Models of antenatal care to reduce and prevent preterm birth: a systematic review and meta-analysis
Objective: To assess the effectiveness of models of antenatal care designed to prevent and reduce preterm birth (PTB) in pregnant women. Methods: We conducted a search of seven electronic databases and reference lists of retrieved studies to identify trials from inception up to July 2014 where pregnant women, regardless of risk factors for pregnancy complications, were randomly allocated to receive an alternative model of antenatal care or routine care. We pooled risks of PTB to determine the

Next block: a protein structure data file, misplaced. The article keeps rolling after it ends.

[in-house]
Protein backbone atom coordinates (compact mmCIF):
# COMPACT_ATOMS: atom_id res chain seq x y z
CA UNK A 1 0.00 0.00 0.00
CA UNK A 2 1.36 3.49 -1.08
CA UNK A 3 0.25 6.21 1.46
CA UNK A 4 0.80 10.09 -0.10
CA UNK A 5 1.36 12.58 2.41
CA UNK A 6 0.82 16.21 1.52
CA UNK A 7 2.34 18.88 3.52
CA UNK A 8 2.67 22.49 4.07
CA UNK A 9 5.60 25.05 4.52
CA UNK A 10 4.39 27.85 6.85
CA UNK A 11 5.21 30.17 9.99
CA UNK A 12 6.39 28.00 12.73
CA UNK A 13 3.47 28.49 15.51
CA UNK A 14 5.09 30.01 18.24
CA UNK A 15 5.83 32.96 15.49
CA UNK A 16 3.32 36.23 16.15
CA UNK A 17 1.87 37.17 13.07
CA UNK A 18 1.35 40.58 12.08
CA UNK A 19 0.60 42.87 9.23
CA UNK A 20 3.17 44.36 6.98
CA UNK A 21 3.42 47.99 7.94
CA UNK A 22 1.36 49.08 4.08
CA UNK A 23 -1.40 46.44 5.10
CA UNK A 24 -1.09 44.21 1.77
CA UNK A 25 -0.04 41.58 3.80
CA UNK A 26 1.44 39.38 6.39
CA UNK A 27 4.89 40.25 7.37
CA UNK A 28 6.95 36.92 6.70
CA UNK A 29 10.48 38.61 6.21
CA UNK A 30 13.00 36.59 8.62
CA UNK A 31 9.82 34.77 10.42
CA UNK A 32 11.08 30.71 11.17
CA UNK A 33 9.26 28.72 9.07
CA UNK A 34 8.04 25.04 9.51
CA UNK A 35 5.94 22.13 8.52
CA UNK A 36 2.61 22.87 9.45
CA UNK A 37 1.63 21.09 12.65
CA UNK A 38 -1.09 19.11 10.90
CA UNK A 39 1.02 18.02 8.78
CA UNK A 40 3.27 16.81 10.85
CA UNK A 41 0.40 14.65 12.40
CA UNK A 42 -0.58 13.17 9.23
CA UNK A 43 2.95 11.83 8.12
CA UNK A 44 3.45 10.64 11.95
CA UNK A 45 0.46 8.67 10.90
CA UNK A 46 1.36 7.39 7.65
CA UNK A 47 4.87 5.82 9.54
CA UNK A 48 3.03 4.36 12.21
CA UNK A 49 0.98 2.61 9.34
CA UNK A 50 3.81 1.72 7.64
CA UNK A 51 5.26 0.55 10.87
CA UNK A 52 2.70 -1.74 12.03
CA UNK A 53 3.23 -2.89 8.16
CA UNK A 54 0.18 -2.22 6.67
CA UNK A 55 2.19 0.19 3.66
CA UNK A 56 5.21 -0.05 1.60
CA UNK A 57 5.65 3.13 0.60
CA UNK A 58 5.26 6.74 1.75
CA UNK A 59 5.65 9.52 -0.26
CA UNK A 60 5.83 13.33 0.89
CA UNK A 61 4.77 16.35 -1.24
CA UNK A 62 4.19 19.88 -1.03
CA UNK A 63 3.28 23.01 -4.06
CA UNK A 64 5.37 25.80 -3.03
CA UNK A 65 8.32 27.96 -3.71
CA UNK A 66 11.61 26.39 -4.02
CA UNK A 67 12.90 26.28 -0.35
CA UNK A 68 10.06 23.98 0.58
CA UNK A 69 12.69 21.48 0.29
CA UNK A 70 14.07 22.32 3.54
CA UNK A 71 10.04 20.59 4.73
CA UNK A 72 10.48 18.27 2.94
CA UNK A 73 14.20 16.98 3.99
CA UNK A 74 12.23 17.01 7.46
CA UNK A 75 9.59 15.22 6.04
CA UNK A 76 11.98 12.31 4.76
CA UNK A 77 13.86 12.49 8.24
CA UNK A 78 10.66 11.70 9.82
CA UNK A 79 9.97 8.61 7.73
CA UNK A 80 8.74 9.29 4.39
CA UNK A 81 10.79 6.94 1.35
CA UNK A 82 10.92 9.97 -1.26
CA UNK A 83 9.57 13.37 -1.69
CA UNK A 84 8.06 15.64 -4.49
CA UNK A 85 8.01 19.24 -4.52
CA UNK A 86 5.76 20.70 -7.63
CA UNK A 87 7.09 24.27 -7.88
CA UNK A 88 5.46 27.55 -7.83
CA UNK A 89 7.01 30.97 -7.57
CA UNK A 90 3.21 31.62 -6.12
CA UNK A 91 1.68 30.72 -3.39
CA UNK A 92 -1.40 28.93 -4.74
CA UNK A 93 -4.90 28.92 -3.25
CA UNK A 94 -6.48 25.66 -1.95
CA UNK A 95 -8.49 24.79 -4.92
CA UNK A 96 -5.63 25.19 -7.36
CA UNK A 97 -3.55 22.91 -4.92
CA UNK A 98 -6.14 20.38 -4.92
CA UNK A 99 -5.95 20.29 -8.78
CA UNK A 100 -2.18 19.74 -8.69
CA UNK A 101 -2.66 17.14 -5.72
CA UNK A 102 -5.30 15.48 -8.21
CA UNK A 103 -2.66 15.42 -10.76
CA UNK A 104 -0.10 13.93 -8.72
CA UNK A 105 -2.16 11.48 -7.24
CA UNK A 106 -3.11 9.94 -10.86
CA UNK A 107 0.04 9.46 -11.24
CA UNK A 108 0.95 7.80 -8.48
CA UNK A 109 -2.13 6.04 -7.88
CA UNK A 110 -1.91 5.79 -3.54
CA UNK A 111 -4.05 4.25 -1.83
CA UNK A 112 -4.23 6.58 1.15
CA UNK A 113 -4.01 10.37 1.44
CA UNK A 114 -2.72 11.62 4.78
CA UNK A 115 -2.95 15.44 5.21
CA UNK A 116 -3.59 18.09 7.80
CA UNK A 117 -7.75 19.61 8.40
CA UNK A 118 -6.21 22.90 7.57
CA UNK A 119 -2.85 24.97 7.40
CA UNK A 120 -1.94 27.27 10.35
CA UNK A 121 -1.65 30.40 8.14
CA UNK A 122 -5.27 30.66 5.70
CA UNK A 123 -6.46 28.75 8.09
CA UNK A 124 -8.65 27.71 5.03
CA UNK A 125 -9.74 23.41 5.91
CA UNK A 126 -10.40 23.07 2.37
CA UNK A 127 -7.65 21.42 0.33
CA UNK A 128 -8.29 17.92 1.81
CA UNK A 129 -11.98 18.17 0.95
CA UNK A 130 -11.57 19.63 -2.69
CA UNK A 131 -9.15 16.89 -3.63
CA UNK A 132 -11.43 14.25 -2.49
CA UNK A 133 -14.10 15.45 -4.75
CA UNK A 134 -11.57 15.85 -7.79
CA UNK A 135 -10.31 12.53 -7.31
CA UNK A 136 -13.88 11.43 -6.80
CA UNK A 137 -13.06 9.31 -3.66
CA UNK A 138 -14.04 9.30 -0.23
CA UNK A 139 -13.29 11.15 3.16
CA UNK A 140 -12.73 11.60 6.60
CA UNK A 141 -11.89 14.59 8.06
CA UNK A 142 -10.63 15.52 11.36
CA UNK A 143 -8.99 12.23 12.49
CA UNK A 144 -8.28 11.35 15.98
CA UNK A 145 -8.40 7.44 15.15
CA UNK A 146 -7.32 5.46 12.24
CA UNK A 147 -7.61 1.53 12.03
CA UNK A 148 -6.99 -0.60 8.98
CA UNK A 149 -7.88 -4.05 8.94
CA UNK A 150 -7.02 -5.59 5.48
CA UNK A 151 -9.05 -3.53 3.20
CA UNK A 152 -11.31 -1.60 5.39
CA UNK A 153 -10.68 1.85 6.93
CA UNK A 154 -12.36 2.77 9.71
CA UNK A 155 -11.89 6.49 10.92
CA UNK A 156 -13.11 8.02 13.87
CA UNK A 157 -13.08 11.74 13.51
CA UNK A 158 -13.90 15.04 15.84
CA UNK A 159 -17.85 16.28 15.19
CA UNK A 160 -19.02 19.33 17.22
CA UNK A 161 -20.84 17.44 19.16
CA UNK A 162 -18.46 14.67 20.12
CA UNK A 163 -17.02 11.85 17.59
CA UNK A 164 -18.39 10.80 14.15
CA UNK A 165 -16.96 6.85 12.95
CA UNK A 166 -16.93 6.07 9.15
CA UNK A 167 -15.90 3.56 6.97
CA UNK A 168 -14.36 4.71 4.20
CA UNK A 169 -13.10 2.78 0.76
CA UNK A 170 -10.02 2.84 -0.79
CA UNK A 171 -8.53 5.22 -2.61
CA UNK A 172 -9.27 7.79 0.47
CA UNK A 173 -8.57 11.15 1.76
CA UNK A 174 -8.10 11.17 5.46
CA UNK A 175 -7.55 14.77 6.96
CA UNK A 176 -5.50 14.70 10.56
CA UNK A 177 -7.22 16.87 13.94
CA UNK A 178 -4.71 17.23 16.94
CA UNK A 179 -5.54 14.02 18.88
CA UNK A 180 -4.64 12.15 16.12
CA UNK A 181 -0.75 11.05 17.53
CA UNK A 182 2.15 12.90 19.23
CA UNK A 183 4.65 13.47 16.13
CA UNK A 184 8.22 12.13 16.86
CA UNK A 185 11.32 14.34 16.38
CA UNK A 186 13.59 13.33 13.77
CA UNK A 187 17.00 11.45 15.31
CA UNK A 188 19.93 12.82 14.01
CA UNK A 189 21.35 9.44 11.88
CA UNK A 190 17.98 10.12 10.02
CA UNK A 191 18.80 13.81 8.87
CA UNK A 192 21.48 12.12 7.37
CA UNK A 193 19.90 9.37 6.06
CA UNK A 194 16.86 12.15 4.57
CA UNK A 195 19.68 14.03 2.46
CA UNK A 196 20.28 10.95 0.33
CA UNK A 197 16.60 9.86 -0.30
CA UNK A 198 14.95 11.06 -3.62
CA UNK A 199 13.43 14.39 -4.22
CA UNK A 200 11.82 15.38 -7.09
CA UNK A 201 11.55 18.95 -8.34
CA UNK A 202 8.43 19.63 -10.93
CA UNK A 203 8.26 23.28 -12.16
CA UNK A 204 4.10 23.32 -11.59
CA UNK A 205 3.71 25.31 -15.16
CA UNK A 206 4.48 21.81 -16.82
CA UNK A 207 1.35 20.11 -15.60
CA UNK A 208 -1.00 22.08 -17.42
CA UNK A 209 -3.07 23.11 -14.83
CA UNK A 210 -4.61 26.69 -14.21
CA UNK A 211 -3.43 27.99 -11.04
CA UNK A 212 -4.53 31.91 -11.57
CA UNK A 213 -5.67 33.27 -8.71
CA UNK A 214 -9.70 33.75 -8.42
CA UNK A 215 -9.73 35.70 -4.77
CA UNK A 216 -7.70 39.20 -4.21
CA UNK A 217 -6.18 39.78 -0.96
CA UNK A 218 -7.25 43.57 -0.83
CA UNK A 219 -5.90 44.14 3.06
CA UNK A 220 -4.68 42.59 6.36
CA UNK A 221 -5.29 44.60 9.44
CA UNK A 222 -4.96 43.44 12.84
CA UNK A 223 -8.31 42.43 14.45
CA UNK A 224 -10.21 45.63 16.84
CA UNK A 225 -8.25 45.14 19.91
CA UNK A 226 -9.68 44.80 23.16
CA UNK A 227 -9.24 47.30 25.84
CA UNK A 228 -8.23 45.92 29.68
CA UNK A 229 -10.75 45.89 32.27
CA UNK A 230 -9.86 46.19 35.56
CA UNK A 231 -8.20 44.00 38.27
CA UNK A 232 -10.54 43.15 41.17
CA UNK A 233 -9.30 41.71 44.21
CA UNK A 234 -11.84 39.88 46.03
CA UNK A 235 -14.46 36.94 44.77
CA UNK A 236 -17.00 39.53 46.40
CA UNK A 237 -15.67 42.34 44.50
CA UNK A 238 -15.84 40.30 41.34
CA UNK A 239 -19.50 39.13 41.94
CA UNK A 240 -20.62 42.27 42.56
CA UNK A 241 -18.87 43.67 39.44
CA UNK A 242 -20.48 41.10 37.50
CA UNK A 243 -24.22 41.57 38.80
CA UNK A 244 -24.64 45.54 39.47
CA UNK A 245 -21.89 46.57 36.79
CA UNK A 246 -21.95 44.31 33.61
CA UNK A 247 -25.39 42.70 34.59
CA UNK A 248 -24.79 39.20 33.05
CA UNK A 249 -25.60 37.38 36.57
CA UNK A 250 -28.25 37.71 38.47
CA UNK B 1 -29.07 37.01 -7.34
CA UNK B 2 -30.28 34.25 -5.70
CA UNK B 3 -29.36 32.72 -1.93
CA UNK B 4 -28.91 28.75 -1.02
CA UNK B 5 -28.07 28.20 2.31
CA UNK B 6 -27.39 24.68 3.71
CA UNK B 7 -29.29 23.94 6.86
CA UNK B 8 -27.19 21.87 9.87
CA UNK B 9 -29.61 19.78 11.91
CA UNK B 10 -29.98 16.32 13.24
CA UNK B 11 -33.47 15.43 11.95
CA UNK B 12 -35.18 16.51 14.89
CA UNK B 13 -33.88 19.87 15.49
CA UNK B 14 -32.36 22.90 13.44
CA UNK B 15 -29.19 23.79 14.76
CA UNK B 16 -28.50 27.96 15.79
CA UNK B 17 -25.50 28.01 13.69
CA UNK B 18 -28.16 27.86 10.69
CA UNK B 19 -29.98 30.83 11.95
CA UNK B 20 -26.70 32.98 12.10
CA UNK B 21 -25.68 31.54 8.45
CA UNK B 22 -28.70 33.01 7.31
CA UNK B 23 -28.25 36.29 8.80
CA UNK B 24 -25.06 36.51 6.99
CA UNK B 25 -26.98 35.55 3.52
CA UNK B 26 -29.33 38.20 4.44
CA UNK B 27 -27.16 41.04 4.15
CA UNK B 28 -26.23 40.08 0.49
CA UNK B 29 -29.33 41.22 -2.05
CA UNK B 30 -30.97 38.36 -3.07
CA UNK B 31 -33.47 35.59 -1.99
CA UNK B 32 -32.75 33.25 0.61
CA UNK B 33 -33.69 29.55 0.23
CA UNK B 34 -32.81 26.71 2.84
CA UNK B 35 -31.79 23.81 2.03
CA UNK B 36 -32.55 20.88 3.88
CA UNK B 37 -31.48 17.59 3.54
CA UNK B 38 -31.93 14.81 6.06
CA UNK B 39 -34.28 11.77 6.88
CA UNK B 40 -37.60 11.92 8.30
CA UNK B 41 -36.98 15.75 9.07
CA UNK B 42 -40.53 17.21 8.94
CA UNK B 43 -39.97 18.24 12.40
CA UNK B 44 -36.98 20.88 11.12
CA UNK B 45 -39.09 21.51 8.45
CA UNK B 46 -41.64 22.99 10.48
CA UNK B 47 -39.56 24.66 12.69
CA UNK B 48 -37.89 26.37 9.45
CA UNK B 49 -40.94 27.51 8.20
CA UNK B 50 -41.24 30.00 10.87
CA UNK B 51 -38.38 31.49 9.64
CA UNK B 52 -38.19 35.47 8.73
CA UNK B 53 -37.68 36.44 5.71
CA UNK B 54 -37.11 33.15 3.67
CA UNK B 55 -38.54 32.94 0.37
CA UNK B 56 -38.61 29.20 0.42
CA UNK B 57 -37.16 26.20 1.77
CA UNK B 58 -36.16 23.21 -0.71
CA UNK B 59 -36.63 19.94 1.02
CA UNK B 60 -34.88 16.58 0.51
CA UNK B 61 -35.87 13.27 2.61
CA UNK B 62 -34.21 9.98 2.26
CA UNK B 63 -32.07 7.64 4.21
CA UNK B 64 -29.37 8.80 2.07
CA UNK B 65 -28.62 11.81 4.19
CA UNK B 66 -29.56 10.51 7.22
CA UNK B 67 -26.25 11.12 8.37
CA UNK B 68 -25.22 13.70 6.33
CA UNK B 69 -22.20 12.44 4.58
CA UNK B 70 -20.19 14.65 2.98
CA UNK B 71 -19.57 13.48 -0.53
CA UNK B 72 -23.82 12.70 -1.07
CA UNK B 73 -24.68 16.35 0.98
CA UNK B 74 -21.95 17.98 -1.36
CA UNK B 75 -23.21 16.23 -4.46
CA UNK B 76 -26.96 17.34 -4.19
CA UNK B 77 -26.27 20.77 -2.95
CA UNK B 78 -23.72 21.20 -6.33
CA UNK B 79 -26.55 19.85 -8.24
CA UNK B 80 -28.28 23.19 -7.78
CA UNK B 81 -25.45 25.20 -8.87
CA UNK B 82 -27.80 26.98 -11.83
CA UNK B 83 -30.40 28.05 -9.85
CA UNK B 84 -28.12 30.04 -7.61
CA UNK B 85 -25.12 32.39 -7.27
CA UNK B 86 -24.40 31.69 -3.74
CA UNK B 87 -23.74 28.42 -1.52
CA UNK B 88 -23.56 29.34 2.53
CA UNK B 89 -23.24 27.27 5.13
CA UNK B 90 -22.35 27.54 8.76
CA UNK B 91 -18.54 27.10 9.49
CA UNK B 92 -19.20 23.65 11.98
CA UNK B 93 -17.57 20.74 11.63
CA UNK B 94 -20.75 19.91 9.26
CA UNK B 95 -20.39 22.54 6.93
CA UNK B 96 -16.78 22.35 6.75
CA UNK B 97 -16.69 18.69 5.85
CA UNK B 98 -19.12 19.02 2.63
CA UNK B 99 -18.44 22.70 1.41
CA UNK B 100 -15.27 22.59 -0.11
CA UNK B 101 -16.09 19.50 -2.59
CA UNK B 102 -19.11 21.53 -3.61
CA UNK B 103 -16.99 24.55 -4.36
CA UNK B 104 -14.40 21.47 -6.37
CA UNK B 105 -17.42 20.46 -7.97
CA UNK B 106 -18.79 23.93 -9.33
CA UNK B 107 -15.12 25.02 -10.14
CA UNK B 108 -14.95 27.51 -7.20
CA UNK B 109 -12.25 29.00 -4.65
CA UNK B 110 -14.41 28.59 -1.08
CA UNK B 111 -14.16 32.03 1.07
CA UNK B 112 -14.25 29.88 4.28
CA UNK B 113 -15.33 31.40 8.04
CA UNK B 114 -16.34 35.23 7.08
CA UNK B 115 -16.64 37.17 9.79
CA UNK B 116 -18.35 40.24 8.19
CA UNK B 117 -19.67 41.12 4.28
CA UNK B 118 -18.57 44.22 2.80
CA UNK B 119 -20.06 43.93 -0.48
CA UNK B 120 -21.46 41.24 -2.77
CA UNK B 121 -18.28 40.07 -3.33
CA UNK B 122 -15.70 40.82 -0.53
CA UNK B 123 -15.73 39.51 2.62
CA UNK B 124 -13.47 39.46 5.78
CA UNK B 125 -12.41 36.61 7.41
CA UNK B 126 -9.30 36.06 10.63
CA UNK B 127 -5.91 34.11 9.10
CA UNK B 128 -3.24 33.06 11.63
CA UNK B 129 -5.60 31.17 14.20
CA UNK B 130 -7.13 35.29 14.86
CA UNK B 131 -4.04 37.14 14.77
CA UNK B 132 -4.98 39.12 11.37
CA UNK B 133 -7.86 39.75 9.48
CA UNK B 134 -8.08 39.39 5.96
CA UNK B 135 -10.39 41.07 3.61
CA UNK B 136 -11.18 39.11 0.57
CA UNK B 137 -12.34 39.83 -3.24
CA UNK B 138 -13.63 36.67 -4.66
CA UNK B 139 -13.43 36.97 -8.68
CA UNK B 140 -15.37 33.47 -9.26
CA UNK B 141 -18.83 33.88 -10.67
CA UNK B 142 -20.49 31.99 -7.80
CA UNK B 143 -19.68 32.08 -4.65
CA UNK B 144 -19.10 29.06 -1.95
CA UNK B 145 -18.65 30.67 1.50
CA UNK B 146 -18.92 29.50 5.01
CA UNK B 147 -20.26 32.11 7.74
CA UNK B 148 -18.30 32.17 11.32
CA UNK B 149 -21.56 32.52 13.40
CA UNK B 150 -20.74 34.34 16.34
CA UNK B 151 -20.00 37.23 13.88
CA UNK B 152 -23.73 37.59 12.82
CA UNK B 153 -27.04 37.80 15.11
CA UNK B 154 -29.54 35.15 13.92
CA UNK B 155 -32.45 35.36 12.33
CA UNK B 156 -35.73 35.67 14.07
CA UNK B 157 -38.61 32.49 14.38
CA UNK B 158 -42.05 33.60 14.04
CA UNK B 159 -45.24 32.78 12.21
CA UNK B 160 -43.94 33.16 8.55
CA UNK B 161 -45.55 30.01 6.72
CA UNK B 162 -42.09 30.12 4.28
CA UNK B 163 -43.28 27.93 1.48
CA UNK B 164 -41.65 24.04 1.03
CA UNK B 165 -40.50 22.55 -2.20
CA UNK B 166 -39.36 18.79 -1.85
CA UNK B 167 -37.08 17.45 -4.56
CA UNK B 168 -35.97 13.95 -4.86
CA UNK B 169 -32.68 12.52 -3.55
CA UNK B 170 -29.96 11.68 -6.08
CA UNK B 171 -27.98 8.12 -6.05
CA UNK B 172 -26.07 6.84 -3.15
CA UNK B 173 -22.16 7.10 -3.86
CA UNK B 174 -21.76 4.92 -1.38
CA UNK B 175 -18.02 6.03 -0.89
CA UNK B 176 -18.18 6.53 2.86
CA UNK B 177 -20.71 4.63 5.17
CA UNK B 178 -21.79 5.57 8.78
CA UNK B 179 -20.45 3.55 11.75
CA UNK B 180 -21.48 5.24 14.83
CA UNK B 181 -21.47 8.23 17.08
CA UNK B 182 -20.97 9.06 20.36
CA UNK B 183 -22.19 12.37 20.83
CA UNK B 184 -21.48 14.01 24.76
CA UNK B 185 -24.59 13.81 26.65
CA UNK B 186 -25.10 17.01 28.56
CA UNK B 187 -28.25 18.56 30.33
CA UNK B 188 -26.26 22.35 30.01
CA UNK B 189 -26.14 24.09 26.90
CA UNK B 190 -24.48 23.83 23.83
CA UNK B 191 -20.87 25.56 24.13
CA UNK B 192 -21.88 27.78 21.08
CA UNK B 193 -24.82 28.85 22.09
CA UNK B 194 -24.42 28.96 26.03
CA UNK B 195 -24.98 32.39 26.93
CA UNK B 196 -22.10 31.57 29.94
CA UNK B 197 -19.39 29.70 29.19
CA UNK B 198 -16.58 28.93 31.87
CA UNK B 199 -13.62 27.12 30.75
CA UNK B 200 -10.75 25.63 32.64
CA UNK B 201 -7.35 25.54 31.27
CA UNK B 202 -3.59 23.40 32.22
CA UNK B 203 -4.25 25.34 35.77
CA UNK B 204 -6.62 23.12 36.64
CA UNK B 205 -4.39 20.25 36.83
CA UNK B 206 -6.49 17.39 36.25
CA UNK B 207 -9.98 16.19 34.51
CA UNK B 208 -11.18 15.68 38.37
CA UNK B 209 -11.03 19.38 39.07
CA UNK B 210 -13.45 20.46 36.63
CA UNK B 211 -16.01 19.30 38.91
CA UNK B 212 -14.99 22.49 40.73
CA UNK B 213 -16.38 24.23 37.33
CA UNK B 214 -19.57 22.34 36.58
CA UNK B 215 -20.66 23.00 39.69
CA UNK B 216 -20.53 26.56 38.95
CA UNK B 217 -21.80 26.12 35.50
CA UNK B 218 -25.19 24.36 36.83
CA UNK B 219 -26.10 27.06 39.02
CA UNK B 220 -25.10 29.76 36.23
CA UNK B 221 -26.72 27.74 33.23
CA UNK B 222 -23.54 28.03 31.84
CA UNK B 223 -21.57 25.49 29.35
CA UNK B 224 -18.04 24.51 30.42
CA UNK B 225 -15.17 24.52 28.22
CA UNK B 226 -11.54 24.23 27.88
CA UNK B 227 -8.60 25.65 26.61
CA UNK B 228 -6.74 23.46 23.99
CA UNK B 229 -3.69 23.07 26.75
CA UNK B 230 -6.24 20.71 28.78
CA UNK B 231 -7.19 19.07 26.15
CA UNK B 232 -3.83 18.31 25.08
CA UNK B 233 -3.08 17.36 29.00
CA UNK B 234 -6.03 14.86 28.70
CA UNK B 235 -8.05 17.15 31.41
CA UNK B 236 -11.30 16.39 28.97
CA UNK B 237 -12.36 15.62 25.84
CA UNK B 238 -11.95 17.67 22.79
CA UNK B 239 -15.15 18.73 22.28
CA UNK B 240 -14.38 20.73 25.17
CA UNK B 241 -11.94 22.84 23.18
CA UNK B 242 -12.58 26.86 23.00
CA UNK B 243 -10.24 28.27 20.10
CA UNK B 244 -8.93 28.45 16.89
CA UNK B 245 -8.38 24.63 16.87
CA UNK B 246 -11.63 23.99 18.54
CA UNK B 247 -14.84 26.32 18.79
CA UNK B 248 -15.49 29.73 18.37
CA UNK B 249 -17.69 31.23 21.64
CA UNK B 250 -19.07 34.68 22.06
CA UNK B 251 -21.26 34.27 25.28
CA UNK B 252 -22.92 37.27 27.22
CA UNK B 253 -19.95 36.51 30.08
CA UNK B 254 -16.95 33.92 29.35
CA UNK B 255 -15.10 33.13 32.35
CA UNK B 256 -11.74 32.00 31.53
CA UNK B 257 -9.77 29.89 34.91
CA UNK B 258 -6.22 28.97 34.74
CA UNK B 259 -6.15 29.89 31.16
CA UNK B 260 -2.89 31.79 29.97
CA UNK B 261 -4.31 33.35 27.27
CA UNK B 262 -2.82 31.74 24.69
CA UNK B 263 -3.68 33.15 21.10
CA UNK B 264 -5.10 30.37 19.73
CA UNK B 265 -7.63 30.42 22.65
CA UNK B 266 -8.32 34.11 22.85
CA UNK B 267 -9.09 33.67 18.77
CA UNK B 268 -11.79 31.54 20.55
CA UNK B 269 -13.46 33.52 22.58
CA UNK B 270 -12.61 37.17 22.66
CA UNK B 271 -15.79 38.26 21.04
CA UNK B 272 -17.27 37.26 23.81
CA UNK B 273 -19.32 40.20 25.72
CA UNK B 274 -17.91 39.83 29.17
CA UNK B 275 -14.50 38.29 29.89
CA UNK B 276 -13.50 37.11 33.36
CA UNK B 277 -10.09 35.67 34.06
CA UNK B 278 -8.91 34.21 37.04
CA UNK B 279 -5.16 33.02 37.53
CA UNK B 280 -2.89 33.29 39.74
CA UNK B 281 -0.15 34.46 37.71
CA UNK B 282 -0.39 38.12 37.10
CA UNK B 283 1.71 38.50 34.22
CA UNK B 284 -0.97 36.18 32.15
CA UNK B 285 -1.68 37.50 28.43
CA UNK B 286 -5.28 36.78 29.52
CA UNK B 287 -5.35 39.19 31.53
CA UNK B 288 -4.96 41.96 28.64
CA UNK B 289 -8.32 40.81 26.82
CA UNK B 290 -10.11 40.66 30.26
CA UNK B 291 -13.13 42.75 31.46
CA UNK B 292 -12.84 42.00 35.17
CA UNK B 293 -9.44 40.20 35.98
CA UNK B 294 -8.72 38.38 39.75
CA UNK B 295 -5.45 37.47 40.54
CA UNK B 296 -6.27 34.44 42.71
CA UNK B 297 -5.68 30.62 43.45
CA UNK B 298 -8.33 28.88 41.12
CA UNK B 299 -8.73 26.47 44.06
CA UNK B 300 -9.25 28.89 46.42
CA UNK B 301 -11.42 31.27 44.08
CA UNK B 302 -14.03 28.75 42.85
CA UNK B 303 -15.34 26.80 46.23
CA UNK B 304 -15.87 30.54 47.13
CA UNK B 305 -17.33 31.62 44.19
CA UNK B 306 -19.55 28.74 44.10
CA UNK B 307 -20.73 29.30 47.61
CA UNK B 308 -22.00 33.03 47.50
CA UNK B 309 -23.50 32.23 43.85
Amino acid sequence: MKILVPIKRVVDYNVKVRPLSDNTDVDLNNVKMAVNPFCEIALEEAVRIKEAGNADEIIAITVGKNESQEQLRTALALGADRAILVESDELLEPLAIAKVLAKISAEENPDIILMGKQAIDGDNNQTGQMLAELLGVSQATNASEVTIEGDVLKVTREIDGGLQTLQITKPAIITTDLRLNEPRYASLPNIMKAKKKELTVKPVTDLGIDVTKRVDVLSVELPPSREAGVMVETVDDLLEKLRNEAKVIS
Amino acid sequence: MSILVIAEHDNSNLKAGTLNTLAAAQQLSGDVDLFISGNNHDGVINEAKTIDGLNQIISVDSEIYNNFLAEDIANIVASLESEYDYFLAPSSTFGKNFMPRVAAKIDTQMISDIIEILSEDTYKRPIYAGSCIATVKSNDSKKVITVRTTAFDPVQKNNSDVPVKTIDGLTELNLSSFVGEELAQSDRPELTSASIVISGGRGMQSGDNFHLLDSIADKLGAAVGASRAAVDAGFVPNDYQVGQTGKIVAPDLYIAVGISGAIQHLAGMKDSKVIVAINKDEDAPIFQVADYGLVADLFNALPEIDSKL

... fect of alternative care models in all pregnant women. We also assessed secondary maternal and infant outcomes, women's satisfaction and economic outcomes. Results: 15 trials involving 22 437 women were included. Pregnant women in alternative care models were less likely to experience PTB (risk ratio 0.84, 95% CI 0.74 to 0.96). The subgroup of women randomised to midwife-led continuity models of antenatal care were less likely to experience PTB (0.78, 0.66 to 0.91) but there was no significant difference between this group and women allocated to specialised care (0.92, 0.76 to 1.12) (interaction test for subgroup differences p=0.20). Overall low-risk women in alternative care models were less likely to have PTB (0.74, 0.59 to 0.93), but this effect was not significantly different from that in mixed-risk populations (0.91, 0.79 to 1.05) (subgroup p=0.13). Conclusions: Alternative models of antenatal care for all pregnant women are effective in reducing PTB compared with routine care, but no firm conclusions could be drawn regarding the relative benefits of the two models. Future research should evaluate the impact of antenatal care models which include more recent interventions and predictive tests, and which also offer continuity of care by midwives throughout pregnancy. PROSPERO registration number: CRD42014007116. Fernandez Turienzo C, et al. BMJ Open 2016;6:e009044.